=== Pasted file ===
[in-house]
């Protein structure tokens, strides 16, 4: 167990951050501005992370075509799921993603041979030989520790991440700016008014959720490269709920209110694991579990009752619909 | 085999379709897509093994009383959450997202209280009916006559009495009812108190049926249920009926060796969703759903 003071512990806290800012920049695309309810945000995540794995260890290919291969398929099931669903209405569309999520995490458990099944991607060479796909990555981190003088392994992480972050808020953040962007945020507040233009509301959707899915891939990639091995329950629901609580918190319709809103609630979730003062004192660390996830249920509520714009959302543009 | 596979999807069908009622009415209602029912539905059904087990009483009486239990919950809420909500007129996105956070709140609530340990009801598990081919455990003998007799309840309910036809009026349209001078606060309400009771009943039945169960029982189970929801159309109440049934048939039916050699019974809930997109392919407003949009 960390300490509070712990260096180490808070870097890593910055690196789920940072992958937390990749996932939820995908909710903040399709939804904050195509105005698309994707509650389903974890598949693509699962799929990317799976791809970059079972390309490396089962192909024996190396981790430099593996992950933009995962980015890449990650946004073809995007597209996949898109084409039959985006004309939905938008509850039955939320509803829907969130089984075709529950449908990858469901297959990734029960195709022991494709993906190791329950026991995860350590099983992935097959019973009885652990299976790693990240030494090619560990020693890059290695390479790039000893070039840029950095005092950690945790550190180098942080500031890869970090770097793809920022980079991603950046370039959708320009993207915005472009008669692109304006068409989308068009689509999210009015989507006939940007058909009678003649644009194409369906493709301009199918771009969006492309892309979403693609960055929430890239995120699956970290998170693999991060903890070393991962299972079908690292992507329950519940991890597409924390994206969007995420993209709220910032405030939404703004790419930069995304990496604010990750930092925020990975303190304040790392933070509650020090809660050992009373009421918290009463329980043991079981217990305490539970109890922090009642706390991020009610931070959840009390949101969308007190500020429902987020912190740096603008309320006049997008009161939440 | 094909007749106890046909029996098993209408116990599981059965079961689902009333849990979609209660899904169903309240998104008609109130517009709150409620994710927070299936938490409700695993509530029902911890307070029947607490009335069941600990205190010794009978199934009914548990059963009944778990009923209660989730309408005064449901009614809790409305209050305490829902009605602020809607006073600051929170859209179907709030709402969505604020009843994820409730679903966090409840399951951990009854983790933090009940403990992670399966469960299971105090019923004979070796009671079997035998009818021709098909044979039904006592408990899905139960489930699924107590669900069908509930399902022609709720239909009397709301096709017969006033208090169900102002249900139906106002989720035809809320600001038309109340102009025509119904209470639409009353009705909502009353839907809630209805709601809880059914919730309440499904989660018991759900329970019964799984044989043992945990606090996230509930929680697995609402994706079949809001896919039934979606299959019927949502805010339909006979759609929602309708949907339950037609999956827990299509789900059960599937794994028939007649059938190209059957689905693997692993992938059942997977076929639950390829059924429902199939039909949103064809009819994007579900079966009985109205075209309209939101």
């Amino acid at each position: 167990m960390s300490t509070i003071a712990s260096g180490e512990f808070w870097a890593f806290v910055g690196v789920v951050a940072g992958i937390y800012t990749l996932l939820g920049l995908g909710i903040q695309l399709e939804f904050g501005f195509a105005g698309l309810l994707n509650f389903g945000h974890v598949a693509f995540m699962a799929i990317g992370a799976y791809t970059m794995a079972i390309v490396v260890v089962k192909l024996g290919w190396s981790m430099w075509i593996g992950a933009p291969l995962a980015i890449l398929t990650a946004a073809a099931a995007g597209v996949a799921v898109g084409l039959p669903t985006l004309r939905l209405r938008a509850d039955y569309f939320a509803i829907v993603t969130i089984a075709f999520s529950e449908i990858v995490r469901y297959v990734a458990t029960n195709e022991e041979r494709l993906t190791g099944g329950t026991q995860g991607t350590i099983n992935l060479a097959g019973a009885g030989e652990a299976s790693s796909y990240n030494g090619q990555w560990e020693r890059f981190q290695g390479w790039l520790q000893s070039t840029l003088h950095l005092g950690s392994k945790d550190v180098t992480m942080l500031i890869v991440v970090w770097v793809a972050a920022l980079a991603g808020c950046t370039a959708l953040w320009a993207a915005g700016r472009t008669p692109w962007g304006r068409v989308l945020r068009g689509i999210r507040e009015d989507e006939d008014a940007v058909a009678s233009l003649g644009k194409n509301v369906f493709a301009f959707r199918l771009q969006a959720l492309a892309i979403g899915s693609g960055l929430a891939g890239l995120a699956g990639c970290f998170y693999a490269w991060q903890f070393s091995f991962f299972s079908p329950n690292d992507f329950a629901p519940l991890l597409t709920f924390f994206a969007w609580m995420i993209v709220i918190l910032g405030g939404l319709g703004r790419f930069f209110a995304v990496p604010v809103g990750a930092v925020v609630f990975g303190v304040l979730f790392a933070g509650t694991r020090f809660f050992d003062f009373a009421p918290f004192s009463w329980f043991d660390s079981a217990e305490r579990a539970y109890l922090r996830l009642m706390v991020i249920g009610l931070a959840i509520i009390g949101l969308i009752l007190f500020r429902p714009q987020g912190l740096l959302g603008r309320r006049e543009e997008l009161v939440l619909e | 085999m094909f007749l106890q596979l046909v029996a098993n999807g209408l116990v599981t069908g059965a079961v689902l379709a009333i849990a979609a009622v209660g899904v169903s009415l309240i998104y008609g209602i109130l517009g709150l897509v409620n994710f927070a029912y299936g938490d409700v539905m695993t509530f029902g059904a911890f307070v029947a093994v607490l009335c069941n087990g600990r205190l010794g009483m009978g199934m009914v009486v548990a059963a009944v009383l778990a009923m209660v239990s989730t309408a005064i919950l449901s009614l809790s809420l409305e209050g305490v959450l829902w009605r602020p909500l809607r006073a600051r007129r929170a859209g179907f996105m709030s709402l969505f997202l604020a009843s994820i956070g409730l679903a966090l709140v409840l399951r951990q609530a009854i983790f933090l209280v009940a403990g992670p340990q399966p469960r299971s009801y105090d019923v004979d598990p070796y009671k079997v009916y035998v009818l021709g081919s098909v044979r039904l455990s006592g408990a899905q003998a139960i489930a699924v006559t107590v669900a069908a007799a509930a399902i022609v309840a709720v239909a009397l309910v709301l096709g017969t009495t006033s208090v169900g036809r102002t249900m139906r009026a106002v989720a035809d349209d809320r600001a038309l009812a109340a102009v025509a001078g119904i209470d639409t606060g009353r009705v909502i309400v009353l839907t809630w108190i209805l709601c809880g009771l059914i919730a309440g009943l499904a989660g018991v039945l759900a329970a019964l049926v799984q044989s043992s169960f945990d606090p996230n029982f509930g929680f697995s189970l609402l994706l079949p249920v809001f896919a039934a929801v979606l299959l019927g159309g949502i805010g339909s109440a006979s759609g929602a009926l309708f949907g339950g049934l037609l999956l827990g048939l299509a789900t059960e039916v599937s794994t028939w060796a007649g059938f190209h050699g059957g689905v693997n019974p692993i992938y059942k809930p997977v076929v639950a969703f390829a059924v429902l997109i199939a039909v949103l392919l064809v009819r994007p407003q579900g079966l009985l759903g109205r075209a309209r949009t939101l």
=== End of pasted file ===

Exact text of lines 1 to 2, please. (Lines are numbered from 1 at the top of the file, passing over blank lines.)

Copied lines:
[in-house]
């Protein structure tokens, strides 16, 4: 167990951050501005992370075509799921993603041979030989520790991440700016008014959720490269709920209110694991579990009752619909 | 085999379709897509093994009383959450997202209280009916006559009495009812108190049926249920009926060796969703759903 003071512990806290800012920049695309309810945000995540794995260890290919291969398929099931669903209405569309999520995490458990099944991607060479796909990555981190003088392994992480972050808020953040962007945020507040233009509301959707899915891939990639091995329950629901609580918190319709809103609630979730003062004192660390996830249920509520714009959302543009 | 596979999807069908009622009415209602029912539905059904087990009483009486239990919950809420909500007129996105956070709140609530340990009801598990081919455990003998007799309840309910036809009026349209001078606060309400009771009943039945169960029982189970929801159309109440049934048939039916050699019974809930997109392919407003949009 960390300490509070712990260096180490808070870097890593910055690196789920940072992958937390990749996932939820995908909710903040399709939804904050195509105005698309994707509650389903974890598949693509699962799929990317799976791809970059079972390309490396089962192909024996190396981790430099593996992950933009995962980015890449990650946004073809995007597209996949898109084409039959985006004309939905938008509850039955939320509803829907969130089984075709529950449908990858469901297959990734029960195709022991494709993906190791329950026991995860350590099983992935097959019973009885652990299976790693990240030494090619560990020693890059290695390479790039000893070039840029950095005092950690945790550190180098942080500031890869970090770097793809920022980079991603950046370039959708320009993207915005472009008669692109304006068409989308068009689509999210009015989507006939940007058909009678003649644009194409369906493709301009199918771009969006492309892309979403693609960055929430890239995120699956970290998170693999991060903890070393991962299972079908690292992507329950519940991890597409924390994206969007995420993209709220910032405030939404703004790419930069995304990496604010990750930092925020990975303190304040790392933070509650020090809660050992009373009421918290009463329980043991079981217990305490539970109890922090009642706390991020009610931070959840009390949101969308007190500020429902987020912190740096603008309320006049997008009161939440 | 094909007749106890046909029996098993209408116990599981059965079961689902009333849990979609209660899904169903309240998104008609109130517009709150409620994710927070299936938490409700695993509530029902911890307070029947607490009335069941600990205190010794009978199934009914548990059963009944778990009923209660989730309408005064449901009614809790409305209050305490829902009605602020809607006073600051929170859209179907709030709402969505604020009843994820409730679903966090409840399951951990009854983790933090009940403990992670399966469960299971105090019923004979070796009671079997035998009818021709098909044979039904006592408990899905139960489930699924107590669900069908509930399902022609709720239909009397709301096709017969006033208090169900102002249900139906106002989720035809809320600001038309109340102009025509119904209470639409009353009705909502009353839907809630209805709601809880059914919730309440499904989660018991759900329970019964799984044989043992945990606090996230509930929680697995609402994706079949809001896919039934979606299959019927949502805010339909006979759609929602309708949907339950037609999956827990299509789900059960599937794994028939007649059938190209059957689905693997692993992938059942997977076929639950390829059924429902199939039909949103064809009819994007579900079966009985109205075209309209939101």